Hi there! I’m..uh..back! Again. Hopefully, back back this time.
I really don’t want this to turn into a complaint fest akin to the type I have with my mother on the phone every morning, so suffice to say that life with six month old twins is…interesting. I don’t think I’ll be cooking much for the next three and a half years. Or eating. Or sleeping. Or brushing the bird’s nest-like frizz currently attached to my head.
But hey, it’s Ramadan! Food, food and more food is on everyone’s mind. And where there’s Ramadan food, kunafa is almost always there, in all its ooey, gooey calorie ridden glory. Although we all love the traditional syrupy one with all the nuts, sometimes it’s nice to try something a bit different. 2013 favourites include mango, Nutella and red velvet kunafas. Nice, huh?
While munching on a red velvet piece, it suddenly dawned on me that kunafa was just like pie; fruit, cream, nuts, almost anything sweet can be added to it and it would be incredibly yummy. Good news is, it’s much easier to make than pie but equally delicious.
Ready for my idea of the perfect dessert?
Apple. Cinnamon. Cream.
All the flavours of apple pie on a golden, crunchy, caramelly kunafa crust.
1 pound kunafa
1 cup corn oil (you can use melted butter)
2 medium apples (I used sweet, firm apples)
1 cup water
1 Tblspn corn starch
2 tspns sugar
1/2 Tblspn cinnamon
1/2 tspn vanilla
Juice of one lime/lemon
1 cup milk
1 Tblspn corn starch
1/2 cup sugar
1 tspn vanilla
1 cup sugar
1/2 cup water
1/2 cup warm milk
1/2 tspn vanilla
Make your caramel first. Caramel is tricky. If you mess up more than three batches- and two pots, a spoon and possibly a finger- give up and just buy it ready made.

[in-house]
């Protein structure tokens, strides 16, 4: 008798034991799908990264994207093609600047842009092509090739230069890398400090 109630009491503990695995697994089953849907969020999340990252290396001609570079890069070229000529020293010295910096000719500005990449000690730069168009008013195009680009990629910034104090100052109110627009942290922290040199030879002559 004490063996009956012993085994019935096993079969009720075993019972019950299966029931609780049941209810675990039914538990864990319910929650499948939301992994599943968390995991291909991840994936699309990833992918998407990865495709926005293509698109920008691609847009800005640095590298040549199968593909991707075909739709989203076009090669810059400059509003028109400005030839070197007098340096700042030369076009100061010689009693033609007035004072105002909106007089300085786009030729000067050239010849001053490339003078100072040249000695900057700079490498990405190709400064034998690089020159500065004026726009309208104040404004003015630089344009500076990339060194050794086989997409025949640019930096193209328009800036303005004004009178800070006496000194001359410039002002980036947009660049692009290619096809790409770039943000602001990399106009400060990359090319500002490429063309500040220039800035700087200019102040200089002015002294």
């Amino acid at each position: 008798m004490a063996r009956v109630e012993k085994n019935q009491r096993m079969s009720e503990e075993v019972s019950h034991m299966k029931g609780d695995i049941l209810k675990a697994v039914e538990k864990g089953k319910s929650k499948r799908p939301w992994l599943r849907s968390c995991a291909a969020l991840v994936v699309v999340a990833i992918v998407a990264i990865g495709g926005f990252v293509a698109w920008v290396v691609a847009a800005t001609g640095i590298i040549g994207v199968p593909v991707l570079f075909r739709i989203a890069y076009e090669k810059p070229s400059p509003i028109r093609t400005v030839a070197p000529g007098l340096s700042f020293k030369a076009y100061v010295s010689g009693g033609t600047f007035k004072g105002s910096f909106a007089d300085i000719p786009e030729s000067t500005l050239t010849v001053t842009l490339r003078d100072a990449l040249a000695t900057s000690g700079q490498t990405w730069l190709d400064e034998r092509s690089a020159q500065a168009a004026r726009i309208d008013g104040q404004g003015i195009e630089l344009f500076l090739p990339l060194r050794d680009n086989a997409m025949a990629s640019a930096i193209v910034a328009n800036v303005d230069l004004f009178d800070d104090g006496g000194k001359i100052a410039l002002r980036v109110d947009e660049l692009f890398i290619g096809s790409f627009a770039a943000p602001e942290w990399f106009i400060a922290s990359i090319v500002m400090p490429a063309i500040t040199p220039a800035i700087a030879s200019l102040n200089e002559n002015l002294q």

You’ll need a good, sturdy preferably stainless steel heavy bottomed pot. Don’t use teflon or your favourite, most expensive Hello Kitty short sided pan.
Put water. Add sugar. Stir gently on medium high heat with a wooden spoon until sugar dissovles. Then stop! DO NOT stir again. You could cover the pot and/or brush the sides of the pot to avoid crystalization of the sugar. Swirl mixture every now and then, again NO stirring.
Keep milk handy, you’ll need it soon.
As soon as mixture starts turning a rusty yellow, keep your eye on it and get ready to take it off the heat as soon as it turns light golden brown.
Make sure you wear an oven mitt.
Take pot off the stove (maybe into sink, to avoid any accidental messes), add half of the milk and whisk quickly. It will bubble furiously. Keep whisking, and return to stove over a low heat. Add the rest of the milk until you have the desired consistency.
You want a thin sauce.
Now you can get to the kunafa.
Add oil (or melted butter) to kunafa and then use your fingers to “fluff” it, cutting the long strands into shorter pieces.
Press the doughy strands into well greased cupcake molds, then bake in a preheated oven at 200 degrees celsuis until they turn a dark golden colour.
I made an Egyptian milk custard (Muhalabeya) to be the creamy base for the apple filling. It’s incredibly easy and goes perfectly with the kunafa.
Bring milk to the boil with sugar. Dissolve corn starch with a little milk in a seperate bowl then add it to pot. Add vanilla. Whisk mixture over medium heat till it becomes the consistency of a thin custard. Don’t worry, it will thicken a bit more as it cools down.
Peel and cut apples into medium sized cubes and immediately squeeze a lime over them to avoid browning.
Dissolve corn starch in water. Add sugar, cinnamon and vanilla. Stir well and bring mixture to a boil.
Add apples and raisins and simmer until apples are tender.
Now we’re ready to assemble our apple pie kunafa “cup cakes”.
Drizzle with caramel and set aside for five minutes.
Place a dollop of cream in the center.
Add a big spoonful of the warm apple mixture.
I’m probably talking to myself but what the heck, maybe one of the two people who used to follow this blog still checks in once in a while so here goes.
I’m so sorry I completely disappeared off the face of the Earth. You don’t need to hear the big sob story but suffice to say that due to some personal circumstances (so no, no alien abduction invloved) I layed low for a while and neglected my already not-very-active cooking project, which wasn’t such a smart move when you already don’t have more than a couple of followers.